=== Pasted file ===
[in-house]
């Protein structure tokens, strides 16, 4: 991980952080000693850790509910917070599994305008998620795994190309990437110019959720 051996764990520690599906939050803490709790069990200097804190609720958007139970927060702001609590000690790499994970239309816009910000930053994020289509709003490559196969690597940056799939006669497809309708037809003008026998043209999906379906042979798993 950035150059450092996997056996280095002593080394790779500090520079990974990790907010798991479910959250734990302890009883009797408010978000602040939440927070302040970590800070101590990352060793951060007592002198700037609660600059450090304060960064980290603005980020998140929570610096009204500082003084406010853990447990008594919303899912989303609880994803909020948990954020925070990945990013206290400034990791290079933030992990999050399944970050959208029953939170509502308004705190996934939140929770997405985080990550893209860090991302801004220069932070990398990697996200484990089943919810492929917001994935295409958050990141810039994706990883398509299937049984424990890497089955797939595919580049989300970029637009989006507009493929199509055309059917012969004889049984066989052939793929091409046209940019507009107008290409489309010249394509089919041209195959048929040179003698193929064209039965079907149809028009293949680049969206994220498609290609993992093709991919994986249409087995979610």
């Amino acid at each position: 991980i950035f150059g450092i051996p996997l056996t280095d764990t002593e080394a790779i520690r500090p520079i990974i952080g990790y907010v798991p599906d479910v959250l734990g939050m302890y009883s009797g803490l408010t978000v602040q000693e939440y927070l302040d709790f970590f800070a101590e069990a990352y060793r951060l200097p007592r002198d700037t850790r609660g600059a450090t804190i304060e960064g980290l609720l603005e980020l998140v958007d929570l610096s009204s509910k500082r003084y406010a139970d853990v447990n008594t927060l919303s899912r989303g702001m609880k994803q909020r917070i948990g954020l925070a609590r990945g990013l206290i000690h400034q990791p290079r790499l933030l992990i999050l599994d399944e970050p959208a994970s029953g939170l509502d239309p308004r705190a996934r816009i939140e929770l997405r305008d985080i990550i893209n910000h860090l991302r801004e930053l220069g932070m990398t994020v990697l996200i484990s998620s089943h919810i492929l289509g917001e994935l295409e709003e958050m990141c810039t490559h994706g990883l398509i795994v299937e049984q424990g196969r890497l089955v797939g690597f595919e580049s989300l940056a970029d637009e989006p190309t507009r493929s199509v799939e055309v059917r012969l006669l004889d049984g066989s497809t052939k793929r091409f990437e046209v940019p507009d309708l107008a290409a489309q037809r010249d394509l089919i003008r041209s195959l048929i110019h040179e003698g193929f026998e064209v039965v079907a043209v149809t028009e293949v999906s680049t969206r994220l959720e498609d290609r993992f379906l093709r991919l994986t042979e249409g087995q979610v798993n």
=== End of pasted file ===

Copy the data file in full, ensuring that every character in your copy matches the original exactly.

[in-house]
């Protein structure tokens, strides 16, 4: 991980952080000693850790509910917070599994305008998620795994190309990437110019959720 051996764990520690599906939050803490709790069990200097804190609720958007139970927060702001609590000690790499994970239309816009910000930053994020289509709003490559196969690597940056799939006669497809309708037809003008026998043209999906379906042979798993 950035150059450092996997056996280095002593080394790779500090520079990974990790907010798991479910959250734990302890009883009797408010978000602040939440927070302040970590800070101590990352060793951060007592002198700037609660600059450090304060960064980290603005980020998140929570610096009204500082003084406010853990447990008594919303899912989303609880994803909020948990954020925070990945990013206290400034990791290079933030992990999050399944970050959208029953939170509502308004705190996934939140929770997405985080990550893209860090991302801004220069932070990398990697996200484990089943919810492929917001994935295409958050990141810039994706990883398509299937049984424990890497089955797939595919580049989300970029637009989006507009493929199509055309059917012969004889049984066989052939793929091409046209940019507009107008290409489309010249394509089919041209195959048929040179003698193929064209039965079907149809028009293949680049969206994220498609290609993992093709991919994986249409087995979610």
């Amino acid at each position: 991980i950035f150059g450092i051996p996997l056996t280095d764990t002593e080394a790779i520690r500090p520079i990974i952080g990790y907010v798991p599906d479910v959250l734990g939050m302890y009883s009797g803490l408010t978000v602040q000693e939440y927070l302040d709790f970590f800070a101590e069990a990352y060793r951060l200097p007592r002198d700037t850790r609660g600059a450090t804190i304060e960064g980290l609720l603005e980020l998140v958007d929570l610096s009204s509910k500082r003084y406010a139970d853990v447990n008594t927060l919303s899912r989303g702001m609880k994803q909020r917070i948990g954020l925070a609590r990945g990013l206290i000690h400034q990791p290079r790499l933030l992990i999050l599994d399944e970050p959208a994970s029953g939170l509502d239309p308004r705190a996934r816009i939140e929770l997405r305008d985080i990550i893209n910000h860090l991302r801004e930053l220069g932070m990398t994020v990697l996200i484990s998620s089943h919810i492929l289509g917001e994935l295409e709003e958050m990141c810039t490559h994706g990883l398509i795994v299937e049984q424990g196969r890497l089955v797939g690597f595919e580049s989300l940056a970029d637009e989006p190309t507009r493929s199509v799939e055309v059917r012969l006669l004889d049984g066989s497809t052939k793929r091409f990437e046209v940019p507009d309708l107008a290409a489309q037809r010249d394509l089919i003008r041209s195959l048929i110019h040179e003698g193929f026998e064209v039965v079907a043209v149809t028009e293949v999906s680049t969206r994220l959720e498609d290609r993992f379906l093709r991919l994986t042979e249409g087995q979610v798993n």